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Scholarly Communication, Open Access, and Publishing: Copyright & Fair Use

This guide provides faculty, staff, and students information about the transformation in creating, distributing, providing access to, and preserving scholarly output within the academic community.
  • Last Updated: Aug 28, 2017 1:45 PM
  • URL: http://research.auctr.edu/scholcomm
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General Statement

The Atlanta University Center Robert W. Woodruff Library provides access to print and other electronic resources, including Internet, free and subscription-based electronic resources and electronic course reserves. These resources are provided for scholarly research, instruction and non-commercial use. By using these resources, all library users agree to abide to the copyright, terms and conditions of each resource. Unauthorized use or access to the AUC Woodruff Library's electronic resources may result in suspension of library privileges. In addition, individuals found liable for copyright infringement may be subject to substantial statutory damages in excess of $30,000 (17USC504, http://www.copyright.gov/title17/92chap5.html)

Unacceptable Use

It is unacceptable to use the Library’s computers, the Internet, and electronic, media, and print resources in a manner that violates copyright law. Violations will result in suspension of library privileges. Unacceptable use includes, but is not limited to:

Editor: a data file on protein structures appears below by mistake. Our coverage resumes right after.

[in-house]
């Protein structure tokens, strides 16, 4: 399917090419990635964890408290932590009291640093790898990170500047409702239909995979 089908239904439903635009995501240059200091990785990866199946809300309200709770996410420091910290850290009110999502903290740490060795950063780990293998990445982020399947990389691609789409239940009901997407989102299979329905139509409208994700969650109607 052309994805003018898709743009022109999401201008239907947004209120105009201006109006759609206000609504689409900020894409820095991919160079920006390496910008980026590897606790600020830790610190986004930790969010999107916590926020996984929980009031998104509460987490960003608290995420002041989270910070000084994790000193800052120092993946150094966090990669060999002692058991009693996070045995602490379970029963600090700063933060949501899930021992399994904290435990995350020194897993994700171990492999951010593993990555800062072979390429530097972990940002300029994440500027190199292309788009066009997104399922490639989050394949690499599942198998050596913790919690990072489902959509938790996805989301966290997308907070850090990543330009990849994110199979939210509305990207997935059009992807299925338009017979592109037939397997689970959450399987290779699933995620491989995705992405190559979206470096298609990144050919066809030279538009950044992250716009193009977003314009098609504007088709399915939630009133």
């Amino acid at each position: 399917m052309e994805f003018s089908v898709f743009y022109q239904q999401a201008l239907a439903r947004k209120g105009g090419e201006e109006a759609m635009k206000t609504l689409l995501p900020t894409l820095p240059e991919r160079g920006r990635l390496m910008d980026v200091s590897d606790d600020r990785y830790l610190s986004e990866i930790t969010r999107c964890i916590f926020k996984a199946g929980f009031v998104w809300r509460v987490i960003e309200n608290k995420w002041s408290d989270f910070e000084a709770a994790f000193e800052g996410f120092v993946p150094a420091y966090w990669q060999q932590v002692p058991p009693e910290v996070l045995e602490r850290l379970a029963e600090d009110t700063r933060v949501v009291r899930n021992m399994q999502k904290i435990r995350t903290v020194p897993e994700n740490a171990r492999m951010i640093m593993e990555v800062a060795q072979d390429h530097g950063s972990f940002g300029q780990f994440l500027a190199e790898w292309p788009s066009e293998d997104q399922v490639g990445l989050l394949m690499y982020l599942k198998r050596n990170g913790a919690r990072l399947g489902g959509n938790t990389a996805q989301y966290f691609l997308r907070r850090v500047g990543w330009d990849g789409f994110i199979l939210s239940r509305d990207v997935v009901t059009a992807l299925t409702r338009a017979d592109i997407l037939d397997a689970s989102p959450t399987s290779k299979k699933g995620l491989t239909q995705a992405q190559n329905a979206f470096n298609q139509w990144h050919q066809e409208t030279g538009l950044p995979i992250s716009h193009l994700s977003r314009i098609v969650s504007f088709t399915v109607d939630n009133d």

1. Unauthorized downloading, uploading or file sharing of copyrighted material, such as music, video files or other copyrighted works;
  2. Purposes that are illegal, unethical, harmful or fraudulent;
  3. Purposes that violate fair use;
  4. Use of resources for commercial purposes.

Educational Fair Use

On occasion, faculty, staff, and students may need to reproduce copyrighted works in print or digital form. Section 107 of the U.S. Code on copyright (17USC107, http://www.copyright.gov/title17/92chap1.html#107 ) addresses fair use of materials. It provides for limited copying and reproduction of copyrighted resources for purposes such as criticism, comment, news reporting, teaching (including multiple copies for classroom use), scholarship, or research. Such use is generally not an infringement of copyright. Four factors help determine fair use:

  1. The purpose and character of the use, including whether such use is of a commercial nature or is for nonprofit educational purposes;
  2. The nature of the copyrighted work;
  3. The amount and substantiality of the portion used in relation to the copyrighted work as a whole;
  4. The effect of the use upon the potential market for or value of the copyrighted work.

Another resource which may be helpful  in determing fair use for educational purposes is the U.S. Copyright Office's circular on Reproduction of Copyrighted Works by Educators and Librarians (http://www.copyright.gov/circs/circ21.pdf).

Faculty member’s use of course management systems such as Blackboard/WebCT, Canvas, or Moodle to deliver curriculum resources to students yield copyright issues similar to those of placing resources on an electronic reserve system. Fair use in posting of articles and chapters still applies. In addition, permission to post copyrighted materials in course management systems, including student papers, may need to be obtained in advance of posting. Atlanta University Center faculty members should consult their institution’s copyright policies on for posting content on a course management system prior to uploading content.

For More Information

Questions about open access and scholarly communication may be sent to scholcomm@auctr.edu .